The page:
China remains an iGaming conundrum: in a huge economy where gambling is embedded deep in the cultural vein for players and operators alike, gambling remains illegal apart from two lotteries which the Communist government does not consider to be gambling.
China’s Black Market
With revenue for illegal gambling operations in mainland PRC estimated at up to 10-20 times higher than combined revenues from both the legal lotteries, illegal gambling in China continues to proliferate. Unauthorized forms of gambling include unofficial lotteries, underground casinos, and betting on popular local card games and mahjong.
Where It’s Legal
Places such as special Chinese administrative regions Macau and Hong Kong do allow Chinese operators to provide services to an eager public in this unique part of the world, but the economic scale of these small provinces remains insufficient to absorb the majority of gambling activity funded and taking place in China.
Online Play Caters
Chinese players also are being drawn to online play, with offshore operators offering special accommodations to the lucrative Chinese clientele base such as making games available in traditional as well as modern Chinese and accepting payments from Chinese bank cards.
Something Must Give
With legal expansion necessary somehow, private Chinese investment can only circumvent through neighbouring markets, which is quite plainly a driving force spurring Cambodian regulation and iGaming infrastructural development at this juncture.
Cambodia Keeps Up
In a country that has yet to regulate online gambling but does allow land-based activity to foreigners, an official spokesperson for the Cambodian Ministry of Finance recently told the Khmer Times that the government is developing a new server through which all licensed online gambling transactions will take place to absorb a rise in online gambling.
As far as actual regulation, Finance Ministry deputy director-general Ros Phearun acknowledged that a gaming law is being drafted with approval expected sometime next year, while reminding that the ministry’s technical teams are still learning how to manage online gaming in an effective regulation model.
Phearun says the Cambodian government is consulting with large foreign companies experienced on servers from the UK and Spain.
Cambodian License Update
As of Q3 2015, Cambodia had approved an additional 10 new casino licenses in the third quarter, bringing the total number of licensed gaming venues to 75 upon full operations of all new licensees.
Acknowledging Chinese Investment
With the predominantly Chinese new wave of recipient operators reportedly focusing on developing online gambling services, Phearun credited online gambling appeal as bringing that Chinese foreign investment into Cambodia.
New Gambling Destination
The new casinos, to be built in the Cambodia’s top tourist destination of Sihanoukville on Cambodia’s southwest coast, positions Sihanoukville as an emerging gambling location distinct from the majority of Cambodia’s existing casinos clustered near the Thailand and Vietnamese borders. China is at this point Cambodia’s second largest source of tourism.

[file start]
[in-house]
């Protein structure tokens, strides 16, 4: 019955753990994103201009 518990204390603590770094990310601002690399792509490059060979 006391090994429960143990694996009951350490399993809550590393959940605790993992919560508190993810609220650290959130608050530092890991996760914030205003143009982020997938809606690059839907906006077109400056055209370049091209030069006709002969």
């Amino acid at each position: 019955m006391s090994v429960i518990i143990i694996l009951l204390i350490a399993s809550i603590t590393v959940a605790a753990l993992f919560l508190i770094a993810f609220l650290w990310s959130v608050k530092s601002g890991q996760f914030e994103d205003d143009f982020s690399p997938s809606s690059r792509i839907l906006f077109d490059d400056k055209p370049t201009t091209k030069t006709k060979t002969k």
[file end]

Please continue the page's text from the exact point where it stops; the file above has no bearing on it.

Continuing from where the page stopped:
Online Chinese Investment
Chinese investors in these casinos have already indicated to Phearun that they are primarily interested in developing their online gambling operations, especially with the inland Sihanoukville location unable to attract neither Cambodian citizens nor the steady stream of Thai and Vietnamese gamblers currently funding land-based operations in Cambodia. Phearun calls online gambling the reason “why the casino industry is rising” in Sihanoukville.
Cambodian Policy, Revenues
Phearun last year confirmed as of 2015 the existence within the Cambodian government of “a clear policy to govern the industry in order to both increase the national budget and also protect national security.”
Phearun noted that the government had collected $28.8m in casino taxes in the first nine months of 2015, already surpassing higher than the $25m collected in all of 2014. This year’s figure for Q3 2016 is at $37.4 million in revenues already, for a year-on-year jump of 35.5%.
China’s Financial Flow
The final piece of this puzzle, as far as Chinese operators being able to divert their funds effectively to profit in the neighbouring country of Cambodia, lies with official Chinese support of Cambodia with financial aid.
With China having granted Cambodia some U.S. $2.85 billion in concessional development loans from 1992 to 2014, Cambodia has been rendered economically beholden to China to no small extent. One of the ways in which Cambodia can return the favour to China back clearly is through open trade agreements, which can provide a haven for Chinese foreign investment in online gambling outside the auspices of the country’s restrictive domestic gambling laws.
Illegal Chinese Operators
The legal online gambling operators funded by Chinese investors may also provide relief from the wealth of Chinese nationals who keep getting arrested in Cambodia for providing unlicensed and thus illegal online gambling services.
With rapid expansion of legal China-funded iGaming operations appearing inevitable, a fully regulated neighbour in Cambodia certainly appears an attractive option to absorb private Chinese iGaming investment.